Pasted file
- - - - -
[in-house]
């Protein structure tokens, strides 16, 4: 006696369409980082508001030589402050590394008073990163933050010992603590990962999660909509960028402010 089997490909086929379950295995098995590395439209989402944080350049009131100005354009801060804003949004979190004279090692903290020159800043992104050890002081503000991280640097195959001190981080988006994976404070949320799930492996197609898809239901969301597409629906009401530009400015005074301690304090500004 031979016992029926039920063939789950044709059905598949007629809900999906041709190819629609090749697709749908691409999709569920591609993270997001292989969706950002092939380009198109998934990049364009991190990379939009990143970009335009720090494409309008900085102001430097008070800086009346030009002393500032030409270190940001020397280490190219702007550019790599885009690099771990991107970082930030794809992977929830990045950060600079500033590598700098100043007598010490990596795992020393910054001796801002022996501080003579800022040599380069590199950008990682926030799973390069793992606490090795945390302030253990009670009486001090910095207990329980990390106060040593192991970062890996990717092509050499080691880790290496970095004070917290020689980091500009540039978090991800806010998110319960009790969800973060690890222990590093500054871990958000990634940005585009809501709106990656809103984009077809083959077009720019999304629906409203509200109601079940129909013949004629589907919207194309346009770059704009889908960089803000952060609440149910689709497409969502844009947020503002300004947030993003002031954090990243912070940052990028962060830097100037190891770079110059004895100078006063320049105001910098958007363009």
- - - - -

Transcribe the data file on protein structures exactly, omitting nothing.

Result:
[in-house]
């Protein structure tokens, strides 16, 4: 006696369409980082508001030589402050590394008073990163933050010992603590990962999660909509960028402010 089997490909086929379950295995098995590395439209989402944080350049009131100005354009801060804003949004979190004279090692903290020159800043992104050890002081503000991280640097195959001190981080988006994976404070949320799930492996197609898809239901969301597409629906009401530009400015005074301690304090500004 031979016992029926039920063939789950044709059905598949007629809900999906041709190819629609090749697709749908691409999709569920591609993270997001292989969706950002092939380009198109998934990049364009991190990379939009990143970009335009720090494409309008900085102001430097008070800086009346030009002393500032030409270190940001020397280490190219702007550019790599885009690099771990991107970082930030794809992977929830990045950060600079500033590598700098100043007598010490990596795992020393910054001796801002022996501080003579800022040599380069590199950008990682926030799973390069793992606490090795945390302030253990009670009486001090910095207990329980990390106060040593192991970062890996990717092509050499080691880790290496970095004070917290020689980091500009540039978090991800806010998110319960009790969800973060690890222990590093500054871990958000990634940005585009809501709106990656809103984009077809083959077009720019999304629906409203509200109601079940129909013949004629589907919207194309346009770059704009889908960089803000952060609440149910689709497409969502844009947020503002300004947030993003002031954090990243912070940052990028962060830097100037190891770079110059004895100078006063320049105001910098958007363009």